After a good night sleep in Room 0 at the Hotel Qaqortoq we head to our boat for a full day journey back to Narsarsuaq with stops along the way, first being the Hvalsey Church Ruins, the best preserved from the Norse period. A wedding in the church in 1408 is the last written evidence that there is from the Norse settlement in Greenland.

12 - Hvalsey Church Ruins

As we get on a boat and continue to our next stop Narsaq, spectacular icebergs appear. Our guide says that they are not big but for us who never seen an iceberg, they are spectacular. As we continue, our captain alerts us to a whale in front it flips its tale and dives deep. We hover around for a while to see if there are more but no and we continue our journey among the icebergs.

13 - Iceberg

14 - Iceberg from boat

Narsaq is the youngest town in Greenland, founded in 1959 and has a population of 1,598 inhabitants. It is a typical Greenlandic town with small wooden houses painted in bright colours on the shores of Narsaq Sound.

15 - Narsaq

We are met by the owner of the Narsaq Hotel, Fridrik Magnusson an Icelander who used to work in London and relocated with his family to Greenland. They bought a hotel in 2014, took over and reopened local brewery last year and are opening a café by the fjord in a renovated warehouse this year. Spectacular location, with so many icebergs in the fjord and terrace planned, it will be a place to relax and reflect. Walking into an empty hall makes you aware how remote Greenland is, how carefully you have to plan what you need to get delivered. There is no Ikea or a convenience store where to pop in and get something you forgot.

On our city walk we visit local fish market and fish is as fresh as it gets, the morning catch. Meat and fish form a large part of Greenlandic diet and by looking around you can understand why, there is very little farmland.

Narsaq has an interesting historical area around the old harbour where the little museum is also found. Fridrik directs us to a small workshop near the hotel where souvenirs are made and sold. It’s very interesting to see the bone and stone carving process done by locals.

16 - Narsaq - view from the hotel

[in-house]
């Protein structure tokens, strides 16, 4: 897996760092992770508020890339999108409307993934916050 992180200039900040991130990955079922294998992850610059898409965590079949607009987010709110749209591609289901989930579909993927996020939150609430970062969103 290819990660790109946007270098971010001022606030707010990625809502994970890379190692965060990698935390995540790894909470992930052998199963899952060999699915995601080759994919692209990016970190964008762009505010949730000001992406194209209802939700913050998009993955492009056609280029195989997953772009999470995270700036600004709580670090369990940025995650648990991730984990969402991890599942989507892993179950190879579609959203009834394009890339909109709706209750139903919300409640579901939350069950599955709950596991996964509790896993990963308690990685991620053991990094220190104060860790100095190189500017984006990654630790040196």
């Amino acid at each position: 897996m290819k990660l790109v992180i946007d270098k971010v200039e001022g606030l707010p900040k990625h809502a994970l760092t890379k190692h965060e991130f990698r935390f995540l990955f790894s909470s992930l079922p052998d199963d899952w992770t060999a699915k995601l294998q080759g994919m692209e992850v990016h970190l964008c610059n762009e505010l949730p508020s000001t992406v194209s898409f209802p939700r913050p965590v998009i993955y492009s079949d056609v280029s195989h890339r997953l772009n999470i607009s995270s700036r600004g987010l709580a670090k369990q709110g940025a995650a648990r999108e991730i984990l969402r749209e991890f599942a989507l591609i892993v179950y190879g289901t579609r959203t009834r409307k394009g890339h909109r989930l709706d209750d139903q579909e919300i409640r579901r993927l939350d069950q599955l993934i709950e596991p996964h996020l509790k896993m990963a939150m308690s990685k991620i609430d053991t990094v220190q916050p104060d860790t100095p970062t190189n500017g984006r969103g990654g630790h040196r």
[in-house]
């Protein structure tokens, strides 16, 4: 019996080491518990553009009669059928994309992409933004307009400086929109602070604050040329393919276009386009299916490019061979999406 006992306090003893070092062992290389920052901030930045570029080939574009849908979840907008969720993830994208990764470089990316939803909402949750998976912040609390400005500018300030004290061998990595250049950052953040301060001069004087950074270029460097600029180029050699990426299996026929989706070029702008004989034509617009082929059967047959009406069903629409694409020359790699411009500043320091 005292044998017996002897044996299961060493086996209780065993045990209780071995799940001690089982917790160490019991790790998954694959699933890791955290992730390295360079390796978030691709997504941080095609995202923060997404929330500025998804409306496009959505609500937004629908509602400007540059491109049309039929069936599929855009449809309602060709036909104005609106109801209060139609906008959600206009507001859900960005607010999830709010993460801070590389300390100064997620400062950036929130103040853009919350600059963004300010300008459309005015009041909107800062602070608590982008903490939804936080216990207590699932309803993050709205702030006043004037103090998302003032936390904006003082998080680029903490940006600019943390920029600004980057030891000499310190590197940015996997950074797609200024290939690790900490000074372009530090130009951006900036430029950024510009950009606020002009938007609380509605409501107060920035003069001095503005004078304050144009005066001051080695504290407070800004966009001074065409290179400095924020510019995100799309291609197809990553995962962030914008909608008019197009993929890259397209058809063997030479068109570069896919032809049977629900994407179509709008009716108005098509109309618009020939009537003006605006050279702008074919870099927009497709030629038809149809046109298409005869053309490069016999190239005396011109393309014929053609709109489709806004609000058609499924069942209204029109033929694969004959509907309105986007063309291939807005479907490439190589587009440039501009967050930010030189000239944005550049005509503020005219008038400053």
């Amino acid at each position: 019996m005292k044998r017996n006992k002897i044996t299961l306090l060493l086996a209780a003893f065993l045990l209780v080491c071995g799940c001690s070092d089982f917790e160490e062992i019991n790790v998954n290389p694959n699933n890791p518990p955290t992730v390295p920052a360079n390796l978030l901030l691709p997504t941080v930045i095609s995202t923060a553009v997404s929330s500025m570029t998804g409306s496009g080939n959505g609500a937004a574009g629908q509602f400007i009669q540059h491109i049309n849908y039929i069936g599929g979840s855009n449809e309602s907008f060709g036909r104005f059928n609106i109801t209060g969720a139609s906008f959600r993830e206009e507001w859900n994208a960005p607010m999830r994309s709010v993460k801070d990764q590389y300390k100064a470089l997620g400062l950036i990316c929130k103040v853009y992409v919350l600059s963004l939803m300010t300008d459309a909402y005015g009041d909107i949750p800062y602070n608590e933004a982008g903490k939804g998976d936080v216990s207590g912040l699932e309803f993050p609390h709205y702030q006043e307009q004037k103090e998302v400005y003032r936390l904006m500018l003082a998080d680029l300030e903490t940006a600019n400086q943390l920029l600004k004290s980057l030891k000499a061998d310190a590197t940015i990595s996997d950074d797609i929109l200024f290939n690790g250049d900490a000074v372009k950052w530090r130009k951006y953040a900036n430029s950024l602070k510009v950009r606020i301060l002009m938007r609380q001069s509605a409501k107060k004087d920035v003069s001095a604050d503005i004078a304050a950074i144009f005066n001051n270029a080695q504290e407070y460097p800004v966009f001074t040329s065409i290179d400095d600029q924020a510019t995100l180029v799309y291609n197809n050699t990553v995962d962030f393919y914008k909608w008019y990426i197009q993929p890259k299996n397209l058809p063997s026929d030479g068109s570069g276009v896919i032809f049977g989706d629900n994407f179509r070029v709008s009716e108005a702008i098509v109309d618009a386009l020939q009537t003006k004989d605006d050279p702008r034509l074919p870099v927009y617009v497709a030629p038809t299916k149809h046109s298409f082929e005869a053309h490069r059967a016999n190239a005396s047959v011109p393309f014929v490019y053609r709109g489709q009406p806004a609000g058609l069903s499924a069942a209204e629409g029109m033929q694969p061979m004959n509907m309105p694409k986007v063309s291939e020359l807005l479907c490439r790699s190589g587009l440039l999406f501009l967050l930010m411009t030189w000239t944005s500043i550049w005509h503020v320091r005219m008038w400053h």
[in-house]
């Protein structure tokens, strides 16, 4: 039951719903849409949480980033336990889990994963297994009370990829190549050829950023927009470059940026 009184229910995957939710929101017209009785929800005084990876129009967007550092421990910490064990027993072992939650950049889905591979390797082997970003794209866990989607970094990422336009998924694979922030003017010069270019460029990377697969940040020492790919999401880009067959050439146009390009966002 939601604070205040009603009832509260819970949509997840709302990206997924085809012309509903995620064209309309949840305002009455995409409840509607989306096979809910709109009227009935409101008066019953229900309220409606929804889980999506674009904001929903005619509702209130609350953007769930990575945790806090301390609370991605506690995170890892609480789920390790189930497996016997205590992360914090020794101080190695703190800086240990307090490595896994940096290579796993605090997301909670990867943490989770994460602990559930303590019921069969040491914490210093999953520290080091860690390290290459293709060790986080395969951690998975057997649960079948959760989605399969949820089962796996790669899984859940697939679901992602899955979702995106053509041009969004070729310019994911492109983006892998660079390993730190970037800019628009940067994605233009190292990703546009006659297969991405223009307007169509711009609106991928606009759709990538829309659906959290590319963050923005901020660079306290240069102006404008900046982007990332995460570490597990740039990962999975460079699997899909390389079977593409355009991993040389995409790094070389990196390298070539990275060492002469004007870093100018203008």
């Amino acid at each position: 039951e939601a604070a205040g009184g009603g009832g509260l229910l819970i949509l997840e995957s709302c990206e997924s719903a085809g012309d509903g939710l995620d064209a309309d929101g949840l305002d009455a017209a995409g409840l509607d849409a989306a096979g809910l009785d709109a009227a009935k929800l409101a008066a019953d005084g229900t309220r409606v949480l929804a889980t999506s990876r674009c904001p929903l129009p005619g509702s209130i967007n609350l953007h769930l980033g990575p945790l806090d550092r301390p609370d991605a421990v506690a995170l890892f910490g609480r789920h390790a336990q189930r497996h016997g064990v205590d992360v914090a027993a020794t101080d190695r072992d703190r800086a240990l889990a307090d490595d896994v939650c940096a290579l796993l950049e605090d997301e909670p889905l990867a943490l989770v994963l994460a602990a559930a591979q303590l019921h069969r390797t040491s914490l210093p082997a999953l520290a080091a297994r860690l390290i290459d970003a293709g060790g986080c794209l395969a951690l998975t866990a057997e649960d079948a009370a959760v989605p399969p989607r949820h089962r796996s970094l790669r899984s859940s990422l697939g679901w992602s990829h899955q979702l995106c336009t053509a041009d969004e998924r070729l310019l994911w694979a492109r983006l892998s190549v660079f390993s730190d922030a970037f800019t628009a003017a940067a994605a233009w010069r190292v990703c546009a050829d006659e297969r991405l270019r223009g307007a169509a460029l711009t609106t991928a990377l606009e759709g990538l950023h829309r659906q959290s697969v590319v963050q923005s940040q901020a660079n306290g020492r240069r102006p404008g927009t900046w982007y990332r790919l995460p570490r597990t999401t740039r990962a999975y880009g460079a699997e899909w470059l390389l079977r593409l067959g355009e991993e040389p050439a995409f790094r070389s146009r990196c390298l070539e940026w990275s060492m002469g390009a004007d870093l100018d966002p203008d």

As we leave Narsaq behind we continue through the Eric´s fjord to Qooroq ice fjord. Qooroq Glacier discharges up to 200,000 tons of ice into the fjord each day. We cruise between the icebergs and get as close as possible to the calving glacier. Engine is turned off and we can enjoy the majestic view and listen out creaking ice. About 7ths of an iceberg is below the water line.  In places we spot a blue ice – smaller icebergs in bright blue colour floating along the white ones.

17 - Qooroq ice fjord

Our next stop is Qassiarsuk, a sheep breeding settlement, situated on the very spot where Erik the Red settled in 985 AD and named his farm “Brattahlið”. We visit the ruins of Erik’s farm and Thorhildur’s church, the first Christian church on the American continent. A very small one, especially assuming that as a Viking, Erik the Red was quite a big man.

18 - Qassiarsuk

19 - Qassiarsuk

20 - Qassiarsuk - Thorhildur church

Long day comes to an end with arrival back in Narsarsuaq. Buffet dinner is served at the Hotel Narsarsuaq with wide selection of local seafood and it is delicious, especially, the snow crab.

On our last day we still have time before the flight back to Copenhagen and we join a short hike to the ridge. Icelanders have a joke “if you get lost in an Icelandic forest, stand up”. The same applies to Greenland, the tallest trees in Greenland are by the Hotel Narsarsuaq and they are not tall at all. After an hour and half, we reach the top from where there is an amazing view over the Flower Valley, the river, the fjord and the Narsarsuaq Glacier. Slightly covered in clouds today but perfect weather for a hike.

21 - Narsarsuaq Hike

It was a trip of discovery, adventure and unforgettable sights. Nature is the biggest attraction and in Greenland there is plenty. It is slowly being discovered by tourists and adventurers and, as with most places, now it’s the time to visit before it all changes.

 

Text and images by Daina Kontrima. All rights reserved. Copyright by Daina Kontrima.